A while ago I wrote a post on estimating Pi using a variety of methods. As a sort of follow-up I will now write a post on estimating *e*, or Euler's Number, in JavaScript.

A while ago I wrote a post on estimating Pi using a variety of methods. As a sort of follow-up I will now write a post on estimating *e*, or Euler's Number, in JavaScript.

In this post I'll write a JavaScript implementation of the Levenshtein Word Distance algorithm which measures the "cost" of transforming one word into another by totalling the number of letters which need to be inserted, deleted or substituted.

The Levenshtein Word Distance has a fairly obvious use in helping spell checkers decided which words to suggest as alternatives to mis-spelled words: if the distance is low between a mis-spelled word and an actual word then it is likely that word is what the user intended to type. However, it can be used in any situation where strings of characters need to be compared, such as DNA matching.

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I recently wrote an article called Should You Learn Data Structures and Algorithms?. It is primarily about the searching and sorting algorithms which many people seem to place so much emphasis on, especially in the educational sphere. My view is that the need to implement these algorithms is rare so you would be better off concentrating on learning topics which you will need on a day to day basis. However, you might need to learn at least the basics just to convince others of your prowess so I have put together a short bit of code to illustrate a couple of the best-known sorting algorithms.

I have started of with bubble sort and selection sort. Neither are very efficient but they are simple to understand and implement. In the future I will expand this project with further algorithms.

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Today I'll write an implementation in JavaScript of Zeller's Congruence, a simple and elegant little formula to carry out the seemingly complex task of calculating the day of the week (Monday, Tuesday etc.) from a date.

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You can calculate the Fibonacci Sequence by starting with 0 and 1 and adding the previous two numbers, but Binet's Formula can be used to directly calculate any term of the sequence. This short project is an implementation of that formula in JavaScript.

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Pi is an irrational number starting off 3.14159 and then carrying on for an infinite number of digits with no pattern which anybody has ever discovered. Therefore it cannot be calculated as such, just estimated to (in principle) any number of digits, and in this post I will implement a few of the many methods for doing so in JavaScript.

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Prime numbers have been understood at least since the Ancient Greeks, and possibly since the Ancient Egyptians. In modern times their study has intensified greatly due to their usefulness, notably in encryption, and because computers enable them to be calculated to a massively higher level than could be done by hand.

The best know (and according to Wikipedia still the most widely used) method for identifying them is the Sieve of Eratosthenes, which I will implement here in JavaScript.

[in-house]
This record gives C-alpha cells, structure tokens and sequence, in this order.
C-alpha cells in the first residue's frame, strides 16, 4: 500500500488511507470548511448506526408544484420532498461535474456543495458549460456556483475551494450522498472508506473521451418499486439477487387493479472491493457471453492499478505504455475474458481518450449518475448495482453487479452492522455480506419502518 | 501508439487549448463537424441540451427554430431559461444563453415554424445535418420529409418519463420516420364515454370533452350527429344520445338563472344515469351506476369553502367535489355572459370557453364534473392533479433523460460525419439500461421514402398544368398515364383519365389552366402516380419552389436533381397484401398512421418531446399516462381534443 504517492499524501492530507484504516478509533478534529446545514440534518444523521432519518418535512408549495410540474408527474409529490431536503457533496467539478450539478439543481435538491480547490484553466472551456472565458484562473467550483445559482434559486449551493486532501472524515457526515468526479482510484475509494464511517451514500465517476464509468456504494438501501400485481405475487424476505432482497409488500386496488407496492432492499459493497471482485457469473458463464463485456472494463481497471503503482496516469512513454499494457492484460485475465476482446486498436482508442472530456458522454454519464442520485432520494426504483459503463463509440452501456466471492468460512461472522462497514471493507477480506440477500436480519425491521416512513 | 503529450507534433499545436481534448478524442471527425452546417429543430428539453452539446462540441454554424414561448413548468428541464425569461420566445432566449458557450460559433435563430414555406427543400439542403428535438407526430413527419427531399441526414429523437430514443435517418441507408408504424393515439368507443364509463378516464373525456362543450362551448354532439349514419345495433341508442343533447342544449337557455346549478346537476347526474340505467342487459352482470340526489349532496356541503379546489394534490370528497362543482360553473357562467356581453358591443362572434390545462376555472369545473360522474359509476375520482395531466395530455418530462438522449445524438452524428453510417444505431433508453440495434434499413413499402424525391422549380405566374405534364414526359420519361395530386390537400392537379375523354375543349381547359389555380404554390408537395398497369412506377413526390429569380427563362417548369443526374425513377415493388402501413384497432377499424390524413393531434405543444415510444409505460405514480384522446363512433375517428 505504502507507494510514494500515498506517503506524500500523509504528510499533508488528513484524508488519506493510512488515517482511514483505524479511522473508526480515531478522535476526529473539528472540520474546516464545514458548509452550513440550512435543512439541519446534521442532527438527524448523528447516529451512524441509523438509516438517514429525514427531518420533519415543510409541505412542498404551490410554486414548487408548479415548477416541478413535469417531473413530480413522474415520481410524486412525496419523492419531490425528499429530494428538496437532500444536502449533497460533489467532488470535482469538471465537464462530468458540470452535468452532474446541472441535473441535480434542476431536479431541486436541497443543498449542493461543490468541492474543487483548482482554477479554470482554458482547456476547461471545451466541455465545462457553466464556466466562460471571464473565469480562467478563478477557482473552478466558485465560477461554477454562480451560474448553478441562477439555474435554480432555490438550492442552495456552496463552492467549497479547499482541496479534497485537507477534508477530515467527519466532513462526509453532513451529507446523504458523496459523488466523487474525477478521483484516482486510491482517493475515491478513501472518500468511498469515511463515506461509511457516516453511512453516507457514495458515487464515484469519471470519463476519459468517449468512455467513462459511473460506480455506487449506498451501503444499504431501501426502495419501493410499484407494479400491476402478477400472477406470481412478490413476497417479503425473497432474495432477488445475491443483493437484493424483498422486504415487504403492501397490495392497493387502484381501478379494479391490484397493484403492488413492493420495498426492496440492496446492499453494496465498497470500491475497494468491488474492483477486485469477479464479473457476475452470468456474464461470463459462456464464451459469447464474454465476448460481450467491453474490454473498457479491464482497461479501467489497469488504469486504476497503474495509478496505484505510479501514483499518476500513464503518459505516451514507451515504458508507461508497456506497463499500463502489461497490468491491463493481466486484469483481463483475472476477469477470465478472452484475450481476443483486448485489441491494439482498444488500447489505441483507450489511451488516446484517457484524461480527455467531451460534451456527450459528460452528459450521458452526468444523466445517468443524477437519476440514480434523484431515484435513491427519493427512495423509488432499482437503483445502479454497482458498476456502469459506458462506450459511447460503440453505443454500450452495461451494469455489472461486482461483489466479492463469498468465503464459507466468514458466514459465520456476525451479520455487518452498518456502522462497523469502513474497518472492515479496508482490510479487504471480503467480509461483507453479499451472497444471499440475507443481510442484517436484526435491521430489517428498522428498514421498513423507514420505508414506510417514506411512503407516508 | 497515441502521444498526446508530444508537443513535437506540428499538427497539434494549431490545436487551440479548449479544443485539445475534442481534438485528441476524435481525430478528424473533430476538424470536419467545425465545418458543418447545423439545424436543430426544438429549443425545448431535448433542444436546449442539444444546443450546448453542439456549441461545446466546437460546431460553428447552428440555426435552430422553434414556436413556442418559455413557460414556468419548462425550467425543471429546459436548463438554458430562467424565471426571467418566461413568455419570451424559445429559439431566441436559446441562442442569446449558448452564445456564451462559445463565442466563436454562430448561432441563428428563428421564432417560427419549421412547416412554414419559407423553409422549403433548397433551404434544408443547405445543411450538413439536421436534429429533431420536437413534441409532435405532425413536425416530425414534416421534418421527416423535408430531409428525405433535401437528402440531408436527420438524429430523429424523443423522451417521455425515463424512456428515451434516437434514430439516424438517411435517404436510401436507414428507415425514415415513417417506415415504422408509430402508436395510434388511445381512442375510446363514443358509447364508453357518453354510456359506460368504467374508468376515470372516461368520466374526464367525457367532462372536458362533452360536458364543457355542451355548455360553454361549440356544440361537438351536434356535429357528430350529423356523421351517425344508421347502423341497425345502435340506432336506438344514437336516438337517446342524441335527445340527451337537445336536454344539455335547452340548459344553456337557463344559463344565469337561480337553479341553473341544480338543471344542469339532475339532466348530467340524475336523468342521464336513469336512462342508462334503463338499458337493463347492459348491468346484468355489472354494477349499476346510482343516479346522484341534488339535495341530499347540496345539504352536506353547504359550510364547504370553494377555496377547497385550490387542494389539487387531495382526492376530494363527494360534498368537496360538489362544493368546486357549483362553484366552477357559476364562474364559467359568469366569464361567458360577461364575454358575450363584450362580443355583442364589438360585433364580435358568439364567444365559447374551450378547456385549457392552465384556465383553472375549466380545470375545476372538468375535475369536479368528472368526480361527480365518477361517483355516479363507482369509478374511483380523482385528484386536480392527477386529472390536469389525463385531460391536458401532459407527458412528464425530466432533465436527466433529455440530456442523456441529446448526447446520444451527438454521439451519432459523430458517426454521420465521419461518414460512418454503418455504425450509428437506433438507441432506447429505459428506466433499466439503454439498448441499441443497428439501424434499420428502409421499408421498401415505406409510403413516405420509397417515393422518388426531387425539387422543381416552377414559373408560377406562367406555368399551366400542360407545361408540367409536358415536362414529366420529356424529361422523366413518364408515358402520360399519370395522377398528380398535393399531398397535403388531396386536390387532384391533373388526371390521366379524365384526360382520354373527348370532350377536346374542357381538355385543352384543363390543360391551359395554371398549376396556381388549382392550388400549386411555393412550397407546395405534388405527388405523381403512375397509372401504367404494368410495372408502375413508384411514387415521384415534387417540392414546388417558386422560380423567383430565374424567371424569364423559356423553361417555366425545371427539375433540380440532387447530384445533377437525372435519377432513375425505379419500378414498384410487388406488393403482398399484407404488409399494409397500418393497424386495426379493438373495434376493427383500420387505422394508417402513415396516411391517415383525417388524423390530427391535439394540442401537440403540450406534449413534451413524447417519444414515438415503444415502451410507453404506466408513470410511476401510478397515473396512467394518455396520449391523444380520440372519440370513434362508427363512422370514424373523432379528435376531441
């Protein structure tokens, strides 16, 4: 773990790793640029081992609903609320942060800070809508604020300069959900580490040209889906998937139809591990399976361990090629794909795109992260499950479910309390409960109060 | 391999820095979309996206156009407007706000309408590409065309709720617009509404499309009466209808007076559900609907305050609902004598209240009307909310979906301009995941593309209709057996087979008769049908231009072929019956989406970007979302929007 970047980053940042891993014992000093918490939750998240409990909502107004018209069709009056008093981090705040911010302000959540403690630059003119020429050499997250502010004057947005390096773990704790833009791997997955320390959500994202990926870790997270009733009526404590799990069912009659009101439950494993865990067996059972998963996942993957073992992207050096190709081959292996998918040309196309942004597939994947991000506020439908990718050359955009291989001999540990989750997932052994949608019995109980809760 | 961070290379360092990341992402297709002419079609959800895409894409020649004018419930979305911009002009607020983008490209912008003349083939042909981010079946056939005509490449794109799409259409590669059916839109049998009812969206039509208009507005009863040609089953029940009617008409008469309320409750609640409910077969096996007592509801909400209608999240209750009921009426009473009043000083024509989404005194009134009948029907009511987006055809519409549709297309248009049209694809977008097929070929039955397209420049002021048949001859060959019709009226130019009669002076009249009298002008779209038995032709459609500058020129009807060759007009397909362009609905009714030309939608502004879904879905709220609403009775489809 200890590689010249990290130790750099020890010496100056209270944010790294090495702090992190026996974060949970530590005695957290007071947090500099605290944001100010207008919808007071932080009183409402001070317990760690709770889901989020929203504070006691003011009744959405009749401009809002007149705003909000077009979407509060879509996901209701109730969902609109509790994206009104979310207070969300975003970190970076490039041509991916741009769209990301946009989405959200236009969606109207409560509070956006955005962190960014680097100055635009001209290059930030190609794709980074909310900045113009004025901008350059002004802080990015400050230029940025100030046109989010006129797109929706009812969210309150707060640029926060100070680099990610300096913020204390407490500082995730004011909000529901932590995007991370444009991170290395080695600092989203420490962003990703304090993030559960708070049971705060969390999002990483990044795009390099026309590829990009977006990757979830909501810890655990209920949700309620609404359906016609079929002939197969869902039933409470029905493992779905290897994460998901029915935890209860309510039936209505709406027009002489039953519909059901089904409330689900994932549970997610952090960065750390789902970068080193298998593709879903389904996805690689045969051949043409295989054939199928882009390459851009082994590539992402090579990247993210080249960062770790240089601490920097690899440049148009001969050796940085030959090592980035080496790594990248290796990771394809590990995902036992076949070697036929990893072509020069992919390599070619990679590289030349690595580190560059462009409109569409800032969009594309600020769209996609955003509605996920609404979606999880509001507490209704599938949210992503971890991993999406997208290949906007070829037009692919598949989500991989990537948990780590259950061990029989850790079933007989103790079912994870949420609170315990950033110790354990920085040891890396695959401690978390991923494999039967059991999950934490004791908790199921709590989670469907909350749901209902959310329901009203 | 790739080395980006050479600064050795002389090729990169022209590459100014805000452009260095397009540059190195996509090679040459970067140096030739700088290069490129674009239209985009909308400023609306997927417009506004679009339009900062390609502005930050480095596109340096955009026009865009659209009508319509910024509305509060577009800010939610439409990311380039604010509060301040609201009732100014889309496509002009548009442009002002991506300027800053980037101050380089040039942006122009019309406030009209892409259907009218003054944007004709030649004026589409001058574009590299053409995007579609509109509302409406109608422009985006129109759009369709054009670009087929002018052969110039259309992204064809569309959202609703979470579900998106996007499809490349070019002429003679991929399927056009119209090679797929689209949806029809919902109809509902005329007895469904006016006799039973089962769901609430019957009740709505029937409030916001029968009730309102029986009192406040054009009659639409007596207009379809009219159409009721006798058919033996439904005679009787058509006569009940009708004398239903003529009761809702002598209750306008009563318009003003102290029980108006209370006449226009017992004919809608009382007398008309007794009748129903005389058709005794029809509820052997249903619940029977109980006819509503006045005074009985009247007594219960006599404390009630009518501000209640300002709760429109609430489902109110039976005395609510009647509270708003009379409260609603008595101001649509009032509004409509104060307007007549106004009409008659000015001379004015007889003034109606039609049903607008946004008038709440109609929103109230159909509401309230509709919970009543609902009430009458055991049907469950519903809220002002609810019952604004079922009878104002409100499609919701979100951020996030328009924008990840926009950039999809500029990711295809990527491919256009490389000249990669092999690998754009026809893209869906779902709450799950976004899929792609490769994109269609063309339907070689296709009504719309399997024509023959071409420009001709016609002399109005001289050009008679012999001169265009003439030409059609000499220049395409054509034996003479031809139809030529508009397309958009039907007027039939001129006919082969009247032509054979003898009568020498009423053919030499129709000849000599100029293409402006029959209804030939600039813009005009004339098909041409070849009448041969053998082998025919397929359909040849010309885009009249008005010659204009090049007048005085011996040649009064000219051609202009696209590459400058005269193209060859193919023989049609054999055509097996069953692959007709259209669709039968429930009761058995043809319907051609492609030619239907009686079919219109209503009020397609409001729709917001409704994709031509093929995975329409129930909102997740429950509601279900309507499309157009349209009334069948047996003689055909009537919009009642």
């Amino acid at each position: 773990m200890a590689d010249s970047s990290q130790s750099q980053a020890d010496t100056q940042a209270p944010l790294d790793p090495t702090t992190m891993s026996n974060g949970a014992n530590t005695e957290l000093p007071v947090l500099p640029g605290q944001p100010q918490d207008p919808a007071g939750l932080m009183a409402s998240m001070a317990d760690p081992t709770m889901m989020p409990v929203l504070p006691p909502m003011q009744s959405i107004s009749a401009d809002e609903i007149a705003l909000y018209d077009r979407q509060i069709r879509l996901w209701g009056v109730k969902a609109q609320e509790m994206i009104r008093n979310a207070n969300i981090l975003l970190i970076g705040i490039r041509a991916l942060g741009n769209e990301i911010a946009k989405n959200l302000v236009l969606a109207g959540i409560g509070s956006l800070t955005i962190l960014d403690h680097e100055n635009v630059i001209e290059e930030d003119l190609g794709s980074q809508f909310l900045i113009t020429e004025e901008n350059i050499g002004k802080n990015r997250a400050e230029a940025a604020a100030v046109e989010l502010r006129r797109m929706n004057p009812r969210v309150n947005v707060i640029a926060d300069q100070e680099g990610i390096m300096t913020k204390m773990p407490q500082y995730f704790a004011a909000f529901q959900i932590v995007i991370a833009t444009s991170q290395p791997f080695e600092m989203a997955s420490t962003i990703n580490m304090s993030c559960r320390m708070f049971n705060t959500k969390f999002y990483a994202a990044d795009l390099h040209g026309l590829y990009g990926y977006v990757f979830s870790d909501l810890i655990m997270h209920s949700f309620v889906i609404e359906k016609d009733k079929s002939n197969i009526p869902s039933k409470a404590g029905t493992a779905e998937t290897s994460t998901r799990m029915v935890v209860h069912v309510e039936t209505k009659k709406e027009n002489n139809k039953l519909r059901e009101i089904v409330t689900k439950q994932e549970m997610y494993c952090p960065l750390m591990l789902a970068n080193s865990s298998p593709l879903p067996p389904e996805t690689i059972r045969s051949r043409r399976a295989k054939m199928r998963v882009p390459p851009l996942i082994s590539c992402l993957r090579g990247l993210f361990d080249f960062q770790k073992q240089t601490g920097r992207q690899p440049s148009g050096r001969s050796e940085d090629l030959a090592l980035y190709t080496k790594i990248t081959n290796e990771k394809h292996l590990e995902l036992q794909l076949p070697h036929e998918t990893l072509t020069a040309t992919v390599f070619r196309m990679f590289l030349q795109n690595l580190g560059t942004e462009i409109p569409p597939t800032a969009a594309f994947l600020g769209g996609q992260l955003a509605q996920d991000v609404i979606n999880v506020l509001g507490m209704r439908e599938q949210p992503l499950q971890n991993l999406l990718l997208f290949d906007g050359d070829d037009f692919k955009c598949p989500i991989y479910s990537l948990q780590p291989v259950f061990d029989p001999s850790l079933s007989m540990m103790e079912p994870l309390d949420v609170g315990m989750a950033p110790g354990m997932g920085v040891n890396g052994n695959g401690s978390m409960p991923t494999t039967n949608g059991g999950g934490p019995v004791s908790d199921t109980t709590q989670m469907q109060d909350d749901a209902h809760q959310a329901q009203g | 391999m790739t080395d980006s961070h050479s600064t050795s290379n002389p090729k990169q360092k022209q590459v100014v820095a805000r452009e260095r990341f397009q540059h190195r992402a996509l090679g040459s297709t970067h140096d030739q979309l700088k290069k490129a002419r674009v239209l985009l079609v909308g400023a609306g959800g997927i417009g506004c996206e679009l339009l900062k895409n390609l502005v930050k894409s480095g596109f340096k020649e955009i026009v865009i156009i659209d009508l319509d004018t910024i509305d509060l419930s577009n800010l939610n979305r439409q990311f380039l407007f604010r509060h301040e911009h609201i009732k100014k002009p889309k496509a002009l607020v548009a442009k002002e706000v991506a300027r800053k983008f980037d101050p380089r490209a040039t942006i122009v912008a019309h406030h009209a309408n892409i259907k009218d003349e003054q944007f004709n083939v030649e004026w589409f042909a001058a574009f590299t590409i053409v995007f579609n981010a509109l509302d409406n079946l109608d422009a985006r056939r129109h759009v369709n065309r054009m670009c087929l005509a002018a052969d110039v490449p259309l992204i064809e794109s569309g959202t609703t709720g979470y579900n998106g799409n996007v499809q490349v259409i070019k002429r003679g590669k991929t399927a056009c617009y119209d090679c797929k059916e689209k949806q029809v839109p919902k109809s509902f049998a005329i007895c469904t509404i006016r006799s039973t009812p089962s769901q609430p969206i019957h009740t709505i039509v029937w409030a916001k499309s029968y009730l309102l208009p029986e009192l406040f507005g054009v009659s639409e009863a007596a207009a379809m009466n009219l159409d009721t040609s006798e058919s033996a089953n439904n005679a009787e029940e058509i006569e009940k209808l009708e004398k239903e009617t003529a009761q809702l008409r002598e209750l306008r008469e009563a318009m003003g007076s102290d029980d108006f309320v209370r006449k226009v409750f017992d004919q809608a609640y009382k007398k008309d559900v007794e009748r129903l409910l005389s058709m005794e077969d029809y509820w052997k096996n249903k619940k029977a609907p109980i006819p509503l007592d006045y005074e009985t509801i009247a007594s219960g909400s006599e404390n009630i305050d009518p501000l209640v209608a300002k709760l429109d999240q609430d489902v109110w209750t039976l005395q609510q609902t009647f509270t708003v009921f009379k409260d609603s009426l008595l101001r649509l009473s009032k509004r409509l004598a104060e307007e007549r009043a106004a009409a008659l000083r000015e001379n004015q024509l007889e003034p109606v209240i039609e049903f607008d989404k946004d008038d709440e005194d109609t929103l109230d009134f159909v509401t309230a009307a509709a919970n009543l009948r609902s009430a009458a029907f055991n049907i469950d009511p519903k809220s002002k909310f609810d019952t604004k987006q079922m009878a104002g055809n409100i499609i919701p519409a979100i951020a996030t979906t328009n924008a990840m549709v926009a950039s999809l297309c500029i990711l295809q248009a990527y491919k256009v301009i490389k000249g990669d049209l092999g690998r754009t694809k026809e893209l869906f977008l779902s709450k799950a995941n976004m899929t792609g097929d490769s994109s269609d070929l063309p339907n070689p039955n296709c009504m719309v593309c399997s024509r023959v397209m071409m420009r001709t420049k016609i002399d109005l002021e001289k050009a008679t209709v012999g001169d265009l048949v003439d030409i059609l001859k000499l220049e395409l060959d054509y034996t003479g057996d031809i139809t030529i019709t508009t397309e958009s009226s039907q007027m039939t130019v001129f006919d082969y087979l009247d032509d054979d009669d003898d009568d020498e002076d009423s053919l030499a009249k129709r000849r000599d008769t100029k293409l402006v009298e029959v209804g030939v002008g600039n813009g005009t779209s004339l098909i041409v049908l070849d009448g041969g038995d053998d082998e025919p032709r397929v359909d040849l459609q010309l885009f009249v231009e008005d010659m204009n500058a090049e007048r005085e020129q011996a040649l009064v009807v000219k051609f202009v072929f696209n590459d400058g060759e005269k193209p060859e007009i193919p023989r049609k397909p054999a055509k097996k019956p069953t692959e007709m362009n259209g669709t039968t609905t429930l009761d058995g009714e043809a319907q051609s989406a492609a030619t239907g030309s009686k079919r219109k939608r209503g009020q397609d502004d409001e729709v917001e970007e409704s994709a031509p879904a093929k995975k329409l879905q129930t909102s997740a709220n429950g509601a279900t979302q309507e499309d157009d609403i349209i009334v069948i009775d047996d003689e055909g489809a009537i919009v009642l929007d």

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Soundex is one of a number of phonetic algorithms, assigning values to words or names so that they can be compared for similarity of pronounciation. It is probably the best know such algorithm as it is built in to most major RDBMSs, as well as PHP and other languages. Here I will write an implementation in JavaScript.

It doesn't take much thought to realise that the whole area of phonetic algorithms is a minefield, and Soundex itself is rather restricted in its usefulness. In fact, after writing this implementation I came to the conclusion that it is rather mediocre but at least coding it up does give a better understanding of how it works and therefore its usefulness and limitations.

Wikipedia has a surprisingly brief article on the topic Soundex on Wikipedia which you might like to read.

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The shortest distance between two locations on the surface of Earth (or any planet) is known as the Great Circle Distance. Except for relatively short distances these cannot be measured on a map due to the distortion and flattening necessary to represent a sphere on a flat plane. However, the calculation of the Great Circle Distance from two coordinates is simple, although I suspect generations of midshipmen might not have agreed. In this post I will write a short JavaScript application to calculate the distance from London to various other cities round the world.

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You could reasonably argue that data structures and algorithms are at the heart of computer science. This leads to the widespread belief that they are also at the heart of software development and that a detailed or even profound knowledge of them is necessary to be a decent programmer. I believe that while it doesn't do any harm to learn them in depth it is not the best use of your time.

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